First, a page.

Wednesday, June 28, 2017

The Healthcare Debate Gets More Complicated

Repealing and replacing the Affordable Care Act was one of the President's key campaign promises. In fact, many people who said they voted for Trump did so because they believed he could fix healthcare in our country - though sadly some of them were themselves covered by thanks to the Affordable Care Act, and mistakenly believed Obamacare was something else. It seems misunderstanding about the healthcare system, policy, and how it works goes all the way up to top:

As this post in Talking Points Memo (via The Daily Parker) points out, the healthcare debate comes down to very different fundamental beliefs:
Pretending that both parties just have very different approaches to solving a commonly agreed upon problem is really just a lie. It’s not true. One side is looking for ways to increase the number of people who have real health insurance and thus reasonable access to health care and the other is trying to get the government out of the health care provision business with the inevitable result that the opposite will be the case.
When I've spoken to people who believe ACA should be repealed (and maybe replaced), I've generally heard arguments that ACA and similar policies take out the guesswork for the public, putting the onus on healthcare organizations to meet certain standards, offer specific services, and so on. What people of this opinion believe is that the public should be able to make decisions and "vote with their feet" - if a certain healthcare organization is not delivering on the standards needed for quality care (as defined by the Institute of Medicine: e.g., timely, accessible), people will simply leave that healthcare organization and seek their care elsewhere. This will incentivize healthcare organizations to be as high quality as possible and to innovate.

I don't point this out during these discussions, but do notice that people espousing the above opinion 1) have never worked in health care and 2) are young and healthy. Not to say young, healthy people who have never worked in health care can't be of a different opinion on the matter. It's just something I've noticed.

The problem with letting the markets guide healthcare organizations to better care is that health care is infinitely more complicated. Even if you don't think health care is a right, the idea that regular citizens can obtain all the education they need to make informed choices for care lets healthcare organizations and personnel off the hook.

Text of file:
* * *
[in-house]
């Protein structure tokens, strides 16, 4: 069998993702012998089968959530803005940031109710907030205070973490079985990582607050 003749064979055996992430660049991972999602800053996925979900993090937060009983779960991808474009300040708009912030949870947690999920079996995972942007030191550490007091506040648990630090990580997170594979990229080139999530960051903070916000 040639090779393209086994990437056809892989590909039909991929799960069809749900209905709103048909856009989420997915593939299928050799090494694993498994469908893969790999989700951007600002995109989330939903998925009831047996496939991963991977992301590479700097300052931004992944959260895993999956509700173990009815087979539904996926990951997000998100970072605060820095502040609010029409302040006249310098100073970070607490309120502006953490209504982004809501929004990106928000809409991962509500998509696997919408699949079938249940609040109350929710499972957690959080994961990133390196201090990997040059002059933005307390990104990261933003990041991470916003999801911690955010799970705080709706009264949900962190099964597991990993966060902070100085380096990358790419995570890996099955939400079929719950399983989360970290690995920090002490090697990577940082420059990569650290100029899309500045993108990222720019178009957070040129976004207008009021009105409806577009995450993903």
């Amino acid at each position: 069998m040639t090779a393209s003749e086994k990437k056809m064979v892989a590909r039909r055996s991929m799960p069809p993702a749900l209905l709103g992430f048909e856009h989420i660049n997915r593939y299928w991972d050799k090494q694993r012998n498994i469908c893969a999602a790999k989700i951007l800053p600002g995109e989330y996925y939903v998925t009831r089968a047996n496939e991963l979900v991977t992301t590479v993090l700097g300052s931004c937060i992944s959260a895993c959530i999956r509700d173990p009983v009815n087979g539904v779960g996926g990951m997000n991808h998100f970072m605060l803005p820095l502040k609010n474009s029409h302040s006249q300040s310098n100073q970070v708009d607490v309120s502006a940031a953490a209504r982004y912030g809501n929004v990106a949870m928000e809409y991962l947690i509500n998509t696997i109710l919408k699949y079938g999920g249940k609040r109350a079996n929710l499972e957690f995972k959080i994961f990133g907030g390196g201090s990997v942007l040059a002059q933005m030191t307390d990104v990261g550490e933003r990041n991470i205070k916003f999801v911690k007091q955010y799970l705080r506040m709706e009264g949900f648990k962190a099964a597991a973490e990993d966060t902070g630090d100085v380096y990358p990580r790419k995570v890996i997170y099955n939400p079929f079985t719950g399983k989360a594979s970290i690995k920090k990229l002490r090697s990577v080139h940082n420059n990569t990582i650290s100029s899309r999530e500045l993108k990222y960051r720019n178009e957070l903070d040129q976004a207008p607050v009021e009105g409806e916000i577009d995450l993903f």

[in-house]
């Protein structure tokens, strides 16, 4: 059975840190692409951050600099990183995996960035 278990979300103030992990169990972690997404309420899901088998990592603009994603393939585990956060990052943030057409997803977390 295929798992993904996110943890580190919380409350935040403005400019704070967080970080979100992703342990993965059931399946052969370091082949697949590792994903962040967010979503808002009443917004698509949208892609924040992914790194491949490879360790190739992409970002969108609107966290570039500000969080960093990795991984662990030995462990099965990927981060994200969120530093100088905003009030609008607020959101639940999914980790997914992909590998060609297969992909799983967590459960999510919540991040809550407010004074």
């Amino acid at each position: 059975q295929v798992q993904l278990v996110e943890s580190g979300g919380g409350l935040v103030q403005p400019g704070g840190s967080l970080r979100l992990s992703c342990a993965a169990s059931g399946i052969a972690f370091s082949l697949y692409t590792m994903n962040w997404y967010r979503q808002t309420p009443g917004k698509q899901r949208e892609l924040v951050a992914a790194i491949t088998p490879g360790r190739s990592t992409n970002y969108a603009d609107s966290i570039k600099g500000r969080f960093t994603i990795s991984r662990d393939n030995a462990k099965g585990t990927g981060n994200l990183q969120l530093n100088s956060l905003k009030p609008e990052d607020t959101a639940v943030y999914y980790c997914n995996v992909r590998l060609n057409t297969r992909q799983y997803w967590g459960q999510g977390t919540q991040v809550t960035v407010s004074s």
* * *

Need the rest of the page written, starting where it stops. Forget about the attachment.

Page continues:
The 80-20 rule (that 20% of some group accounts of 80% of resources) is as true in health care as it is in wealth distribution: about 20% of people use 80% of healthcare resources. Mostly, these are the sickest among us. The remaining 80% are either relatively healthy and don't need as much care, or don't use healthcare for one reason or another. That small proportion of people using a great deal of care have very complicated medical histories. Each additional condition - and potential treatment options - complicates their case sometimes exponentially. This requires strong care coordination among providers. The best way to do this and ensure providers are speaking to each other is to receive all care in the same organization, but the next best way is to ensure that each provider has access to full information about a person's medical history. And we still do not have a universal medical record that people can simply move from one organization to another. There are far too many issues with regard to privacy and information security that have not been resolved. So at the moment, unless an organization has a direct connection to another to share medical records (and some do), the onus is on the patient to either share these records - sometimes incurring substantial costs with copying and sending records - or to remember the pertinent aspects of their medical history when seeing a new provider. This very issue is also why I think the use of vouchers for VA patients is a very bad idea.

Not to mention that the ACA was about more than insurance coverage. It also included provisions to increase research into outcomes that really matter to patients as well as research that would identify best treatment for a specific patient (that is, best given their needs and values, and not simply what has been shown in large, homogenous clinical trial groups to be most effective). The ACA was about innovation in care. I wonder what aspects of that, if any, will be present in the replacement policy.

And to add yet another level to this complicated debate, Laura Bliss from CityLab reports why the minimum wage debate is also relevant to the healthcare debate. (I have to admit, when I first heard Kellyanne Conway say that people who will be thrown off Medicaid could just get a job to get benefits, I thought, "Of course if she sees that a buffoon like herself and Sean Spicer can get a job, she must think it's pretty damned easy.")

And of course, the ongoing debate about vaccinations and the decision of some parents to withhold some or all of the recommended vaccinations - as well as outbreaks of once-eradicated, often deadly conditions - is also relevant here.

And those are just the issues I thought of off the top of my head. There's a lot more to this. Yeah, no one knew how complicated this could be. </sarcasm>

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